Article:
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# struct & typedef

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Hello, I''ve gto problem with struct''s & typedef''s in my work. It''s more ''bout C++ lang. I think. Problem is this: I''ve got this typedef: typedef struct { ...some stuf here (func. pointers...)... } funcexport_t; Then I have a bunch of source files. In one of theese files included header with previous stuff and: funcexport_t fe; But, when I need to acess this my-defined variable "fe" from another file, it says that it''s not declared and if I include header files or whatever with "fe", then its double defined symbol. What can I do with this? Please help. Thanx. Maybe I shouldn''t drink too much, it kills my brain. Dante.

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since your coding in C++ why not go the C++ way of declaring structs?

  struct funcexport_t{    //some variables and stuff};

make sure that the structure is available from the file that your trying to create an object of the struct in - one way is to place in a "main" header which all other .cpp files #include so that way you are guarenteed that the structure will be visible.

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Yeah, I also tried, but this is when it tells me that I declare symbol twice.

I just typedef "funcexport_t" in one shared file that is included in every .cpp, and then declare "funcexport_t fe" in another header, but that "fe" is acessible only from .cpp where header with "fe" was included. If I incude it anywhere else, it is "core_renderer.obj : error LNK2005: "struct funcexport_t fe" (?fe@@3Ufuncexport_t@@A) already defined in core_main.obj" or something like this.

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quote:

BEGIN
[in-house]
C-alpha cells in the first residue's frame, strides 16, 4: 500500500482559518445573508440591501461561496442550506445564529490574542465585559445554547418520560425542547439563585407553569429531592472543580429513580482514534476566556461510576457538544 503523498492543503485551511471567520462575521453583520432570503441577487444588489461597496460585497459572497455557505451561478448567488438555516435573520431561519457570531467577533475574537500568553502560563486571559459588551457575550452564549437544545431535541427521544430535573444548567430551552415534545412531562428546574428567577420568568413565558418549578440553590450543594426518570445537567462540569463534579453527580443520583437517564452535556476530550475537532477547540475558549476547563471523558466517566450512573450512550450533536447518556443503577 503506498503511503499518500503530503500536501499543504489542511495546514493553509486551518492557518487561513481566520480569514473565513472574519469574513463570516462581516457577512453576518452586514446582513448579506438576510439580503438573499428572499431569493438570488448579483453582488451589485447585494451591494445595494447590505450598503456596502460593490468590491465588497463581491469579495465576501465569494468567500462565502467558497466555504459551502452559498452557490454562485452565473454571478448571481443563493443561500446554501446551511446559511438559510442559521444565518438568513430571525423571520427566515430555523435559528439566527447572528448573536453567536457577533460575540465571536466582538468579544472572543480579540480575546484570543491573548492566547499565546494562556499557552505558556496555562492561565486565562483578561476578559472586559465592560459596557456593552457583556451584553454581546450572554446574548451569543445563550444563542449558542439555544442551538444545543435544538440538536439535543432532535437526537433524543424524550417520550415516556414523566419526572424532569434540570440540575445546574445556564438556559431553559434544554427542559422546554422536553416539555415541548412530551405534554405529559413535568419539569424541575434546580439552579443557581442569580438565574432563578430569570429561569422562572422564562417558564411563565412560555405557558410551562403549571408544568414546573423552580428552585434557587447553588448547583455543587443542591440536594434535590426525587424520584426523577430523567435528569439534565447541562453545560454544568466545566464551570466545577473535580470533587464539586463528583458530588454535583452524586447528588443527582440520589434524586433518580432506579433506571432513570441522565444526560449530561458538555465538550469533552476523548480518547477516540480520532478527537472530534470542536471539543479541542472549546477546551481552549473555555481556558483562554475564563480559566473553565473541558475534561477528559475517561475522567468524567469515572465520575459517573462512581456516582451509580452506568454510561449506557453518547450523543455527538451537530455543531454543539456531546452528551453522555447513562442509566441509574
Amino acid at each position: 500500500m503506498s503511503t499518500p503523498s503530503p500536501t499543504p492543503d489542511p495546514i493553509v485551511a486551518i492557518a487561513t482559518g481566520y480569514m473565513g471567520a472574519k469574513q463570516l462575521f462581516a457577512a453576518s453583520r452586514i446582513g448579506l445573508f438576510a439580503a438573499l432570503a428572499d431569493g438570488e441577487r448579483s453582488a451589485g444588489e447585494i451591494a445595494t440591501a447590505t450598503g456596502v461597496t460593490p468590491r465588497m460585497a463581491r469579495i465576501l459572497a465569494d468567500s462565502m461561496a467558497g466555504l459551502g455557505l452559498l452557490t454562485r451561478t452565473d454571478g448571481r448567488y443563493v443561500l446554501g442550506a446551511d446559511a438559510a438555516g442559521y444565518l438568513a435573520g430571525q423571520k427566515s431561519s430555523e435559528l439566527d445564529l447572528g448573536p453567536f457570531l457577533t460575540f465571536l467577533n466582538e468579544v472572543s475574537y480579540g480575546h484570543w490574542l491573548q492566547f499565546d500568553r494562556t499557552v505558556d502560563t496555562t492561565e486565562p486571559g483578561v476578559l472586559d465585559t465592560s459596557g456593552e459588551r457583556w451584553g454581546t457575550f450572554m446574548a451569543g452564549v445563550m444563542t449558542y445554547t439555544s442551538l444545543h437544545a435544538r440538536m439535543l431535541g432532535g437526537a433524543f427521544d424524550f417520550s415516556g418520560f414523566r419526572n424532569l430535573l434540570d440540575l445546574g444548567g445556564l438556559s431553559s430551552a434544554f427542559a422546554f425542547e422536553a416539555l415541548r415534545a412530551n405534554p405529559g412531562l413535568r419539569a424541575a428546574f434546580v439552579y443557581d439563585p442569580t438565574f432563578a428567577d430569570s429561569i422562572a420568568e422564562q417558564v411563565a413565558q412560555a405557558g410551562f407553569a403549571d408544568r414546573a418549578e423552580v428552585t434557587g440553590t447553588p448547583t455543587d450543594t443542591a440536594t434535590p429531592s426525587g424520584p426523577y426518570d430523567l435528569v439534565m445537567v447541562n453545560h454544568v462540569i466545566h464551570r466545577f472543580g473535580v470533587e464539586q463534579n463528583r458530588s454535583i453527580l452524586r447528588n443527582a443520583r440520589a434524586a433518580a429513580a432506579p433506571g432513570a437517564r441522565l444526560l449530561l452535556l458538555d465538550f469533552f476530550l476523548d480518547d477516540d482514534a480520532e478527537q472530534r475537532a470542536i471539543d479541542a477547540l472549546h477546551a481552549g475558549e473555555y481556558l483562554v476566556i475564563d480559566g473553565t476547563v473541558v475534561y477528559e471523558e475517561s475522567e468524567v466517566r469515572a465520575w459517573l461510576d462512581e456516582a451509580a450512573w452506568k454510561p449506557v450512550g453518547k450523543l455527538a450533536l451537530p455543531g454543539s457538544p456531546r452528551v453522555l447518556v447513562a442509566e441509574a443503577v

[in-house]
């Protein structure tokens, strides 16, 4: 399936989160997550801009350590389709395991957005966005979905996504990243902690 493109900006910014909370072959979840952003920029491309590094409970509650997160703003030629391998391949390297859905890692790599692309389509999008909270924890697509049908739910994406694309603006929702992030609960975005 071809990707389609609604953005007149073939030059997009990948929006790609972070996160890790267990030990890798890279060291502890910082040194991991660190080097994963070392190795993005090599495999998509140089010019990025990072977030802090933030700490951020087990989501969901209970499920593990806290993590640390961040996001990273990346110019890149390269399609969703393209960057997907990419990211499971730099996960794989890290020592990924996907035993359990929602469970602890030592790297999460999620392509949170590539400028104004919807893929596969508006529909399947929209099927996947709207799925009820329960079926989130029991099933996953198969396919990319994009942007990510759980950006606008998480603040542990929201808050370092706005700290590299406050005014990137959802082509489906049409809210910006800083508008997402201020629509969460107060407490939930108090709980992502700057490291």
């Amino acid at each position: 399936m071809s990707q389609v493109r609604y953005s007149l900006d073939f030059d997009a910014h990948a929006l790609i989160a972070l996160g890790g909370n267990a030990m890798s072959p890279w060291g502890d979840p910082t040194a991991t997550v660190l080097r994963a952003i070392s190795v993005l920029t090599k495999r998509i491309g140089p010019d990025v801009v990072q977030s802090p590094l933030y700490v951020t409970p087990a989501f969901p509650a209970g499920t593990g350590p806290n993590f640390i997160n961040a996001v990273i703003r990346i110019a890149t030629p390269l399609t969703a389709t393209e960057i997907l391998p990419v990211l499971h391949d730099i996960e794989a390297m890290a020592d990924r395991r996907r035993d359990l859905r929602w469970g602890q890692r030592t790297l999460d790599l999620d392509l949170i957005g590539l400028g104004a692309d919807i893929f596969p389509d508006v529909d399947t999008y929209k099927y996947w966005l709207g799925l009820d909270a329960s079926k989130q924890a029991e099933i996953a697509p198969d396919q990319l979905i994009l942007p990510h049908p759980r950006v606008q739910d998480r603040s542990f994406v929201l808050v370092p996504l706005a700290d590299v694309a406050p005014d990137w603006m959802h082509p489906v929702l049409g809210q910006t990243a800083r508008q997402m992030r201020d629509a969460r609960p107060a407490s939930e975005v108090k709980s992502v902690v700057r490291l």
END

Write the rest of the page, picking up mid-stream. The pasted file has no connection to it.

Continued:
Original post by Spudder
since your coding in C++ why not go the C++ way of declaring structs?

    struct funcexport_t{    //some variables and stuff};

make sure that the structure is available from the file that your trying to create an object of the struct in - one way is to place in a "main" header which all other .cpp files #include so that way you are guarenteed that the structure will be visible.

Yeah, and sorry to say, this in next shit. I didn''t ask for some stupid answer ''bout how structure is written and "since your coding in C++ why not go the C++ way of declaring structs?". What does this mean? That typedef is just typedef of stuct. If i do this, it''s just struct, but OK. But this is totally out of hand.

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What you do, is this:

struct
{
...some stuf here (func. pointers...)...
} funcexport_t;

//This tells us the compiler that we have a varialbe fe declared somewhere externally
extern funcexport_t fe;

/*** Source File ***/
//This is our actual definition of the variable which all source files will use
funcexport_t fe;

/*** Another Source File That Wants to Use Fe ***/
//We can now use fe here, with no multiple declaration problems.

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By the way, the use of the typedef keyword in a struct is no longer required, it was required in C, but is not required in C++, so save yourself 8 keystrokes (keyword=7 + space) and omit that from your structs .

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Yeah, finally someone said the right thing. Thanx. And yes, it works fine. Thanx.

Dante77

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Heh, no problem. Just try not to get mad when someone posts something that doesn't help, at least he's trying, ya know . That, and if it wasn't for him, your post wouldn't have been on the most recent list, and I would never have clicked it .

--- Edit ---

[edited by - Ready4Dis on March 18, 2003 8:25:51 AM]

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Yea, you''re right. Thats the way I like it. :-))

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